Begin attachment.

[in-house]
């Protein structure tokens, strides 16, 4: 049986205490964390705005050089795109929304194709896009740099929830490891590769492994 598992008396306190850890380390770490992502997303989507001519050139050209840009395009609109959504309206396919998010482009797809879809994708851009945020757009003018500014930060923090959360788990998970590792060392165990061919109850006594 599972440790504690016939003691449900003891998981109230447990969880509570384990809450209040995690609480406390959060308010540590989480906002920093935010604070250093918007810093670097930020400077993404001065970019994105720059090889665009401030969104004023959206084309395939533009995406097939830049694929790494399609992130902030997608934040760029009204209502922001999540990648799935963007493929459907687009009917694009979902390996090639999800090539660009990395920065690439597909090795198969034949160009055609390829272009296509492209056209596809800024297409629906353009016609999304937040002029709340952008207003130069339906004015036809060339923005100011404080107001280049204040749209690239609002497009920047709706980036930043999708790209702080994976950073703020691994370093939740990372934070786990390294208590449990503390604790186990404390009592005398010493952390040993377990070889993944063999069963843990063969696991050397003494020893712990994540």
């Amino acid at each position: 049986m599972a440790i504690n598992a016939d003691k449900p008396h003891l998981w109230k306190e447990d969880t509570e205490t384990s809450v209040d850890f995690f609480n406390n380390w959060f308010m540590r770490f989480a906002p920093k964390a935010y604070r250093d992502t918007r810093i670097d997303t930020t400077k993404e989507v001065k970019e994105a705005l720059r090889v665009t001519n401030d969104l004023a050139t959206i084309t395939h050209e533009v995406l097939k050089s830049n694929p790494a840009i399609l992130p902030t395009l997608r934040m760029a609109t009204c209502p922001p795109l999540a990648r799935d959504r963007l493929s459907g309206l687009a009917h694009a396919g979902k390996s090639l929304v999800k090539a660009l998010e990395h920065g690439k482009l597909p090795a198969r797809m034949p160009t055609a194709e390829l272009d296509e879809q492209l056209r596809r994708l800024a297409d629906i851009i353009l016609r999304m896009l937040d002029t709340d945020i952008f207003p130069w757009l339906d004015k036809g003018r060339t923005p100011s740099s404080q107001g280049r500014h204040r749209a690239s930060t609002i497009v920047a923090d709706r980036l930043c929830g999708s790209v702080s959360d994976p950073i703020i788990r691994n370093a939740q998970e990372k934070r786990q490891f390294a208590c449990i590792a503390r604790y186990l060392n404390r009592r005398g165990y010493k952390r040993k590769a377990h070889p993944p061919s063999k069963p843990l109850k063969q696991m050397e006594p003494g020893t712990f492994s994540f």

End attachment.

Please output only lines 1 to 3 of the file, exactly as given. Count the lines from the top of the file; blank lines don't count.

[in-house]
């Protein structure tokens, strides 16, 4: 049986205490964390705005050089795109929304194709896009740099929830490891590769492994 598992008396306190850890380390770490992502997303989507001519050139050209840009395009609109959504309206396919998010482009797809879809994708851009945020757009003018500014930060923090959360788990998970590792060392165990061919109850006594 599972440790504690016939003691449900003891998981109230447990969880509570384990809450209040995690609480406390959060308010540590989480906002920093935010604070250093918007810093670097930020400077993404001065970019994105720059090889665009401030969104004023959206084309395939533009995406097939830049694929790494399609992130902030997608934040760029009204209502922001999540990648799935963007493929459907687009009917694009979902390996090639999800090539660009990395920065690439597909090795198969034949160009055609390829272009296509492209056209596809800024297409629906353009016609999304937040002029709340952008207003130069339906004015036809060339923005100011404080107001280049204040749209690239609002497009920047709706980036930043999708790209702080994976950073703020691994370093939740990372934070786990390294208590449990503390604790186990404390009592005398010493952390040993377990070889993944063999069963843990063969696991050397003494020893712990994540």
């Amino acid at each position: 049986m599972a440790i504690n598992a016939d003691k449900p008396h003891l998981w109230k306190e447990d969880t509570e205490t384990s809450v209040d850890f995690f609480n406390n380390w959060f308010m540590r770490f989480a906002p920093k964390a935010y604070r250093d992502t918007r810093i670097d997303t930020t400077k993404e989507v001065k970019e994105a705005l720059r090889v665009t001519n401030d969104l004023a050139t959206i084309t395939h050209e533009v995406l097939k050089s830049n694929p790494a840009i399609l992130p902030t395009l997608r934040m760029a609109t009204c209502p922001p795109l999540a990648r799935d959504r963007l493929s459907g309206l687009a009917h694009a396919g979902k390996s090639l929304v999800k090539a660009l998010e990395h920065g690439k482009l597909p090795a198969r797809m034949p160009t055609a194709e390829l272009d296509e879809q492209l056209r596809r994708l800024a297409d629906i851009i353009l016609r999304m896009l937040d002029t709340d945020i952008f207003p130069w757009l339906d004015k036809g003018r060339t923005p100011s740099s404080q107001g280049r500014h204040r749209a690239s930060t609002i497009v920047a923090d709706r980036l930043c929830g999708s790209v702080s959360d994976p950073i703020i788990r691994n370093a939740q998970e990372k934070r786990q490891f390294a208590c449990i590792a503390r604790y186990l060392n404390r009592r005398g165990y010493k952390r040993k590769a377990h070889p993944p061919s063999k069963p843990l109850k063969q696991m050397e006594p003494g020893t712990f492994s994540f």